Montclair adopts plan to overhaul Montclair Place
The 52-year-old retail property will be converted to an outdoor, pedestrian facility. City officials hope to make the former Montclair Plaza a destination location.
Montclair has decided how it will renovate its most important retail property.
The city council has approved the Montclair Place Specific District Plan, a 20-year project that would turn the once-vibrant shopping mall into an outdoor shopping facility and a regional shopping destination.
The plan calls for the demolition of the mall’s interior and construction of free-standing retail buildings, residential towers, a 100 to 200-room hotel, parks, and several office buildings.
The centerpiece of the project, called The Rembla, will be a tree-lined street running down the center of the project. Surrounded by restaurants and specialty retail. The Rembla will be modeled after a street in Barcelona, Spain, and the main component in making Montclair Place pedestrian-friendly, according to Mayor John Dutrey.
Council members unanimously approved the plan last month. Montclair Place has struggled in recent years, because of competition from Ontario Mills, Victoria Gardens in Rancho Cucamonga, and The Shoppes at Chino Hills, all of which attract patrons from outside the Inland region.
The plan covers 104 acres bordered by Central Avenue on the east, Monte Vista Avenue on the west, Moreno Street on the north, and Interstate 10 on the south. It was put together by Moule & Polyzoides, an urban planning firm in Pasadena.
“Twenty years” was attached to the plan because it’s expected to take at least that long to implement it, and the project is expected to evolve over that length of time as the retail market changes, Dutrey said.
It will also give Montclair something close to a downtown and community gathering place, which it’s never had since it incorporated in 1956, the plan states.
The cost of the project has not been disclosed.
Reviving the property is essential to the city’s economic future.
“Our operating budget is about $30 million a year, and half of that comes from retail sales tax revenue,” Dutrey said. “I don’t know how much of that comes from Montclair Place, but it’s our best-known retail property, and it’s still a good location. We have to fix it.”
Between 5,496 and 6,321 residential units will be built, and 512,600 square feet of commercial space will be added. That will leave the property with about two million square feet for commercial development.
Montclair officials want Montclair Place to be a destination location. That means establishing a connection between the mall and Montclair TransCenter, located about one mile north of Montclair Place.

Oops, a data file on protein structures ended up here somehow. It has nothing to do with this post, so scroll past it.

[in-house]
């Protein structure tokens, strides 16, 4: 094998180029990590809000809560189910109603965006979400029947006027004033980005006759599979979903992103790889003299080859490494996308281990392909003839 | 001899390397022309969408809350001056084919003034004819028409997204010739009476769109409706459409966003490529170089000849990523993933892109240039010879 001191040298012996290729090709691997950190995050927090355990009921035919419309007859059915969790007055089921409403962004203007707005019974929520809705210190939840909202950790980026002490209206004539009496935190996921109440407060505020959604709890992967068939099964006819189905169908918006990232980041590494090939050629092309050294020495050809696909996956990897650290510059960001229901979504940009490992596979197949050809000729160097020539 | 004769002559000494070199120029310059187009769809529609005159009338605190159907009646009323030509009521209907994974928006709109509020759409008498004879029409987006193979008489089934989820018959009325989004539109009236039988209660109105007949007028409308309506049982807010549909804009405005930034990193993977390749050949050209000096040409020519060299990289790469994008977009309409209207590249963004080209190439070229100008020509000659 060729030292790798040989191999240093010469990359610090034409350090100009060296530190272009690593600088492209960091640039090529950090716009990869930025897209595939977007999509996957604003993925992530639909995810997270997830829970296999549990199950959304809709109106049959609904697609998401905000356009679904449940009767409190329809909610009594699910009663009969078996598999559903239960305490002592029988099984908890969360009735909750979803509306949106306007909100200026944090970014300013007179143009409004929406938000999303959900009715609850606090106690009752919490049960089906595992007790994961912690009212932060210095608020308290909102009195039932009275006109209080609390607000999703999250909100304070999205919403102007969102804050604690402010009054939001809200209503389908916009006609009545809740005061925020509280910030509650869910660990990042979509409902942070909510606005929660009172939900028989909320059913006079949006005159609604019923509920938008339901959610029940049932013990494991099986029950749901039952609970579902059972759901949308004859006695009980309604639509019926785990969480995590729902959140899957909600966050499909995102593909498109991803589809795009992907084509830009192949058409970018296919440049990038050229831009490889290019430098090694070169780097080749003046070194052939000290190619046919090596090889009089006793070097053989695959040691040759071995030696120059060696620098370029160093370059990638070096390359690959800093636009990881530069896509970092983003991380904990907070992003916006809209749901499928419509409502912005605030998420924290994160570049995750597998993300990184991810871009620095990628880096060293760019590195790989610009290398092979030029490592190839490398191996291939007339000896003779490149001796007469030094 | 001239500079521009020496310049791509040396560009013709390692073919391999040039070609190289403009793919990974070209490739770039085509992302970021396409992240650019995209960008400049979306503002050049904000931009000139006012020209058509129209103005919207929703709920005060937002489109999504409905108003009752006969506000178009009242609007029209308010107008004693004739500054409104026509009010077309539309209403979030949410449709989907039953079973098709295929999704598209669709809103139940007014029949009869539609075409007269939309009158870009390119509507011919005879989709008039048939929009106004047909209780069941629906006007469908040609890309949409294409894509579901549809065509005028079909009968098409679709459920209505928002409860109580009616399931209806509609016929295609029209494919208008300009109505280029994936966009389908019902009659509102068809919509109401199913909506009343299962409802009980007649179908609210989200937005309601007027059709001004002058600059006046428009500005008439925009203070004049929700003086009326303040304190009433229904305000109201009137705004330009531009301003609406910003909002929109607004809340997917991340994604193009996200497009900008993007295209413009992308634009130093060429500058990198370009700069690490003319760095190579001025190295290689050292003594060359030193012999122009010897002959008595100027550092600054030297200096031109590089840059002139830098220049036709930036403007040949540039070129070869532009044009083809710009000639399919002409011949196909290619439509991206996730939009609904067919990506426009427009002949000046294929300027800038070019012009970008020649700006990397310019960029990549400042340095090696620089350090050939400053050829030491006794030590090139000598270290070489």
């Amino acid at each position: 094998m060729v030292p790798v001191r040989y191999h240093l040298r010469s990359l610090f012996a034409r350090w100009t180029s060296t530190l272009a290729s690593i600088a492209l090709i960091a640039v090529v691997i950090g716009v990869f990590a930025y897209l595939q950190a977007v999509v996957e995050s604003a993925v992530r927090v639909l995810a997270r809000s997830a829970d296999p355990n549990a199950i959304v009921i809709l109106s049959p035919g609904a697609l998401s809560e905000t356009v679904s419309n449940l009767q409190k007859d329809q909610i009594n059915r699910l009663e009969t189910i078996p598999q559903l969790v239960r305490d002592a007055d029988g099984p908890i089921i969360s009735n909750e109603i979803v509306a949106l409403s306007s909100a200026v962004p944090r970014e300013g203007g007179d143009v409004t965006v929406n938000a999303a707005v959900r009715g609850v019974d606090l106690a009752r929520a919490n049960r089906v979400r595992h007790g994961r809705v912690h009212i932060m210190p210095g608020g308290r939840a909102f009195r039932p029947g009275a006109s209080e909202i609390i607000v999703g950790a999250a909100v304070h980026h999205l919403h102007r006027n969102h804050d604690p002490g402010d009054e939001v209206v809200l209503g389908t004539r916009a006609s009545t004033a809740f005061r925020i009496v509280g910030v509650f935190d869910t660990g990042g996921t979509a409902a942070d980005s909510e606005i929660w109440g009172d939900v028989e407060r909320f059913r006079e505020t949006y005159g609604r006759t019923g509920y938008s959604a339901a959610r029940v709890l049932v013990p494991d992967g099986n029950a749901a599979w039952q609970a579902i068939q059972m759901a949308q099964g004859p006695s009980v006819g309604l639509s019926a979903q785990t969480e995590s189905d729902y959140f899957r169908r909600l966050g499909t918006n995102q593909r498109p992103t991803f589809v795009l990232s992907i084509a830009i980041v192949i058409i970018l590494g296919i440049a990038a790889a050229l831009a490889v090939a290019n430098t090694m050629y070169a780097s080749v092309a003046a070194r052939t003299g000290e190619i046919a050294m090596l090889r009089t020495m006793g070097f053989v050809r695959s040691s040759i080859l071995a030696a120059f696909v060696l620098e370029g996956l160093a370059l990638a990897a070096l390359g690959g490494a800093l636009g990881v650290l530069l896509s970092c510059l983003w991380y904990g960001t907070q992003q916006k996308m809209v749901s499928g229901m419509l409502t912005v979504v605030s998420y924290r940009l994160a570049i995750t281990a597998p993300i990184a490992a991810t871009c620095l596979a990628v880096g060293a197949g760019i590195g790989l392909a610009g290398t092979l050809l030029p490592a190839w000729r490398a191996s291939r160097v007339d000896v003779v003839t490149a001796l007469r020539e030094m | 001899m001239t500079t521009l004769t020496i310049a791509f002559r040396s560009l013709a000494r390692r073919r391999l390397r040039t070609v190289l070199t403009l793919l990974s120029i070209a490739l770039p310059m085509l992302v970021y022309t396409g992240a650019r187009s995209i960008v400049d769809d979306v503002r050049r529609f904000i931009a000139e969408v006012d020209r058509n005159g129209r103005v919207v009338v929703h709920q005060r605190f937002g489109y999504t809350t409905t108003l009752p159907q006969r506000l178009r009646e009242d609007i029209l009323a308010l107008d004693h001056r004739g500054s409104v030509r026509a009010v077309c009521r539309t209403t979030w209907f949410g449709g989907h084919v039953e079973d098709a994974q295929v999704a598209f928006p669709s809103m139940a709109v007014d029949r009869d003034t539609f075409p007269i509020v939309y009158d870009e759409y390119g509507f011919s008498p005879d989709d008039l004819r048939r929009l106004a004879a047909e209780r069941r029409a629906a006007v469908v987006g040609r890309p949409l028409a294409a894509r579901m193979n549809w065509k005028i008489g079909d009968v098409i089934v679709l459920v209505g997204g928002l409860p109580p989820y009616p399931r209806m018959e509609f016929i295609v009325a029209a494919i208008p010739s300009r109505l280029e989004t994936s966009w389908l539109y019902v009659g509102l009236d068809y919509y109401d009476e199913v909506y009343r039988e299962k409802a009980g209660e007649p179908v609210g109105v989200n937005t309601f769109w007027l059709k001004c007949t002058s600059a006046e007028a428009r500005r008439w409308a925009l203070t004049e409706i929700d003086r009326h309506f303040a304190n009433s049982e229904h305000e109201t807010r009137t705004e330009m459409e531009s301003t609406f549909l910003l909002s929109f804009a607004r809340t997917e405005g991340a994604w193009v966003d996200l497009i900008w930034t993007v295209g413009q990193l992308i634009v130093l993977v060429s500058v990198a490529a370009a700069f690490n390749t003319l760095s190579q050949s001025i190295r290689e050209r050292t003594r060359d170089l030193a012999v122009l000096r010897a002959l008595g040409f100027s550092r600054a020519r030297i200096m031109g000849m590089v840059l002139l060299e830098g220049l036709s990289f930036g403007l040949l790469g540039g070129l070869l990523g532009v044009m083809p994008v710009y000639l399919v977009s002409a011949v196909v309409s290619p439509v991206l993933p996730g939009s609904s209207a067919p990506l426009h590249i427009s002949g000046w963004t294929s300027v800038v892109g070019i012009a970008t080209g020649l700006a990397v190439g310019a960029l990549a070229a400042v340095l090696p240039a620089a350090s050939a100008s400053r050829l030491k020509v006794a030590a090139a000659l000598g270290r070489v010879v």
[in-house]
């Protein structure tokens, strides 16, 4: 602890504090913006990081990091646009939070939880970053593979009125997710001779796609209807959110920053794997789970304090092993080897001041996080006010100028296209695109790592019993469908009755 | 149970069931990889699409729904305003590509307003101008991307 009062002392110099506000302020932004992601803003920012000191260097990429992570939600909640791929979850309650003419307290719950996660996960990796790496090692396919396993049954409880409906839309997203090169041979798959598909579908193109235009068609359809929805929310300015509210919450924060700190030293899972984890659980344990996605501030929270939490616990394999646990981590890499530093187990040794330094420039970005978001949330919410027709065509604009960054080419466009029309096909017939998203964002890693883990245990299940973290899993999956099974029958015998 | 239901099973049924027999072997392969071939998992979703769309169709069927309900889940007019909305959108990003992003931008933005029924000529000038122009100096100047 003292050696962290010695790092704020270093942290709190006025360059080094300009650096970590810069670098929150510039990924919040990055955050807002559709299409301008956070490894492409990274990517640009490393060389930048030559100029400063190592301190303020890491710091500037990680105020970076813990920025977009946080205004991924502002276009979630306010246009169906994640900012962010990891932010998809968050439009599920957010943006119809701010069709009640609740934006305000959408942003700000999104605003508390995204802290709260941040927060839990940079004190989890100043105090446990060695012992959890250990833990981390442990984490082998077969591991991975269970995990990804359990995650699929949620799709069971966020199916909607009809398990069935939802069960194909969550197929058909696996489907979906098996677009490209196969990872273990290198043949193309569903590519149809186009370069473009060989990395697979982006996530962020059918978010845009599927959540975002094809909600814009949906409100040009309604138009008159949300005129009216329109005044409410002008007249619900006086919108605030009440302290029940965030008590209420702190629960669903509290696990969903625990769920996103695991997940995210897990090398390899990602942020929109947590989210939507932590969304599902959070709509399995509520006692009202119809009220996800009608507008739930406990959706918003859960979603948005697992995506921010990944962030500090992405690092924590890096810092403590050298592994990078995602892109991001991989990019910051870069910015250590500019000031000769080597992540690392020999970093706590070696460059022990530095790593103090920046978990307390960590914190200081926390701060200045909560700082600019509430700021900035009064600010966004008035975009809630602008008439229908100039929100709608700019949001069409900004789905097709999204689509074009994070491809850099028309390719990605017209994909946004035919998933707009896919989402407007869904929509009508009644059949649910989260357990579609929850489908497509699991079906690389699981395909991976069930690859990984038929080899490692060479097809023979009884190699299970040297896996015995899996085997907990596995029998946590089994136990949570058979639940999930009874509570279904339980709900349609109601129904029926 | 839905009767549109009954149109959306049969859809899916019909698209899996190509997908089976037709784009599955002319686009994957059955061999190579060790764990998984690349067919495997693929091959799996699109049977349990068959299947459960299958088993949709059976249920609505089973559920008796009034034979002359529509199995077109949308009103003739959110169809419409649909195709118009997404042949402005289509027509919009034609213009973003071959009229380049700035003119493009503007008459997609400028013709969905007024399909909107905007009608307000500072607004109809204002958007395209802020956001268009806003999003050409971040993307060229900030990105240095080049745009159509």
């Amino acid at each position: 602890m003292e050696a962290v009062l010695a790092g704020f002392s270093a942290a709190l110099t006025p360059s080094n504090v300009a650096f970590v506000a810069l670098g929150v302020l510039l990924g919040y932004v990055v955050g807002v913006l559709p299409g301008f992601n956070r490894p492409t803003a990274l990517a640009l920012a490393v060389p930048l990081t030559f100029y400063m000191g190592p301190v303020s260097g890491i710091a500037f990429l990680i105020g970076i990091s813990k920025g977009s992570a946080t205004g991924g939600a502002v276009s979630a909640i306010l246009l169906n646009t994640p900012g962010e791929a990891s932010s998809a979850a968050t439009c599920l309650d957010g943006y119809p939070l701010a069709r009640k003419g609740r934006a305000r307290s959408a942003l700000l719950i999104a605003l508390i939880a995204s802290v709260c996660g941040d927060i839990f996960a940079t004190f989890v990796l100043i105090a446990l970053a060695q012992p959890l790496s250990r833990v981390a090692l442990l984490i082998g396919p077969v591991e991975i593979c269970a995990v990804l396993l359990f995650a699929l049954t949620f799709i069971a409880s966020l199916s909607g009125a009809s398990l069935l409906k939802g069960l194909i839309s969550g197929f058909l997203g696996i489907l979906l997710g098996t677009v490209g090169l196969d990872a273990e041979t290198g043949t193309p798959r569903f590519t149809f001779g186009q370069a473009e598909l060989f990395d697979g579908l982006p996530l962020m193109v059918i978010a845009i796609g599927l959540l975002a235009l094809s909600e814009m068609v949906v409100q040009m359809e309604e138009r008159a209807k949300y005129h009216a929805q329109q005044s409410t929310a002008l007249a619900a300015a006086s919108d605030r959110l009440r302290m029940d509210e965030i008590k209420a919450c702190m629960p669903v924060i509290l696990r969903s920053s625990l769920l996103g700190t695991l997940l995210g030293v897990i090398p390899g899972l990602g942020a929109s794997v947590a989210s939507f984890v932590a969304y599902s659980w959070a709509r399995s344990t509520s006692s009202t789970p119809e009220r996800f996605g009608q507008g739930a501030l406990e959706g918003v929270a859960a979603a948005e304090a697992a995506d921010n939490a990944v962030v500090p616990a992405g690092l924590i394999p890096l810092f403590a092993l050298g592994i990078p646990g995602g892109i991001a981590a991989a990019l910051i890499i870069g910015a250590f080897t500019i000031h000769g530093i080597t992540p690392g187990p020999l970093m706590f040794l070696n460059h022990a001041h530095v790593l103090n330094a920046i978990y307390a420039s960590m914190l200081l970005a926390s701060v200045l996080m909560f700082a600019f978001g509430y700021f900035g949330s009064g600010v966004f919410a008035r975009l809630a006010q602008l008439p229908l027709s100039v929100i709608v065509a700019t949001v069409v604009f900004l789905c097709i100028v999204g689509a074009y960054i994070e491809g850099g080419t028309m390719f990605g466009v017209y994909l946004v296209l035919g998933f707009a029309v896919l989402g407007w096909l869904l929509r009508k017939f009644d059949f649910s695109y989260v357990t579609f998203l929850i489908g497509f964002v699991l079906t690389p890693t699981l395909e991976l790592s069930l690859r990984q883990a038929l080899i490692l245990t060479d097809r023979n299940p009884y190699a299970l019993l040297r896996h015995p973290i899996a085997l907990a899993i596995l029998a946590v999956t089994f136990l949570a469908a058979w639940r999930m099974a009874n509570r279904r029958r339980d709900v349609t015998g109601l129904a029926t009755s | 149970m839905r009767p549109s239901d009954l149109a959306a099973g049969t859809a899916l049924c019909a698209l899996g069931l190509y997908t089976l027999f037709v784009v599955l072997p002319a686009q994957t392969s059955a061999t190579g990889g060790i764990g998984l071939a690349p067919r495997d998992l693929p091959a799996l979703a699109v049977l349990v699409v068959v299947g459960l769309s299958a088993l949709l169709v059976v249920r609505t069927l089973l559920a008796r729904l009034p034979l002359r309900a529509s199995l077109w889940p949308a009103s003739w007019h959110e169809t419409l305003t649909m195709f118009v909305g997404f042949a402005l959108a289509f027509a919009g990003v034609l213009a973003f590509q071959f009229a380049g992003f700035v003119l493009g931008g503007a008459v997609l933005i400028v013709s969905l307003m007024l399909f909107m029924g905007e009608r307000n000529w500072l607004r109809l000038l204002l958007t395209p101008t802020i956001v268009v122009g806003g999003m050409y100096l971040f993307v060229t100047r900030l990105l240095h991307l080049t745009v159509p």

Today, the TransCenter is used by Omnitrans, San Bernardino County’s largest transit system, and Metrolink, the rail system that connects Los Angeles County with the San Gabriel Valley and the Inland Empire.
The final piece of that puzzle will be the extension of the L-Line – formerly called the Gold Line – through Claremont and into Montclair, which will cost at least $500 million and isn’t scheduled to happen until 2028 at the earliest.
Once that happens, access to Montclair Place from the San Gabriel Valley will be much easier and quicker than it is now. But the L-Line must reach Pomona first, and that isn’t expected to happen in 2025.
Montclair Place opened as Montclair Plaza, a one-level facility, in the fall of 1968. Faced with little competition the property flourished, and it’s generally credited with helping to put the Pomona Mall, an outdoor venue, and Indian Hill Mall, which was anchored by Sears, effectively out of business.
Montclair Plaza underwent its first major renovation in 1985, when a second level was installed. The property remained popular into the early to mid-1990s, but it started to slip when Ontario Mills opened in 1986 and, a few years later, Victoria Gardens.
“I was three years old when it opened, and my earliest memories of it are going there with my parents in the mid-1970s,” Dutrey said. “It was a pretty busy place. For years, if someone asked me where downtown was I told them to go to Montclair Plaza.”
Today the mall covers approximately 1,200 square feet and has three anchor tenants: Barnes & Noble, JCPenney, and Macy’s. It lost Sears in 2019 and Nordstrom – the first in San Bernardino County – two years ago.
Both sites remain vacant. Work is continuing on a 12-screen theater complex, but it’s not clear when that project will open because of COVID-19.
Montclair Place has more than 130 stores. It’s owned and managed by CIM Group Inc. in Los Angeles, which owns, develops, and operates commercial properties.
One Inland Empire commercial real estate broker believes Montclair Place, which is next to Interstate 10 and surrounded by residential development, is too good a location to let die.
“I think the city is taking exactly the right approach with that property,” said Brad Umansky, president of Progressive Real Estate Partners in Rancho Cucamonga, which specializes in retail transactions. “Enclosed malls don’t have as much appeal as they used to have, and it’s still a great piece of real estate.”
Because COVID-19 and streaming have thrown the future of movie theaters into question, Umansky expressed some concern about the multiplex, which is being developed by AMC and is reportedly close to completion.
Dutrey, however, said he has full confidence in how the city is trying to revive Montclair Place, including the theater, which was announced several years ago.
“I think the theater will do fine,” Dutrey said. “People will want to get out of the house, go eat, watch a movie and eat some popcorn. As for the property [Montclair Place], what else are we going to do with it? I’m sure Amazon would buy it right up, but we don’t want to do that. We want something that will compete with Amazon.”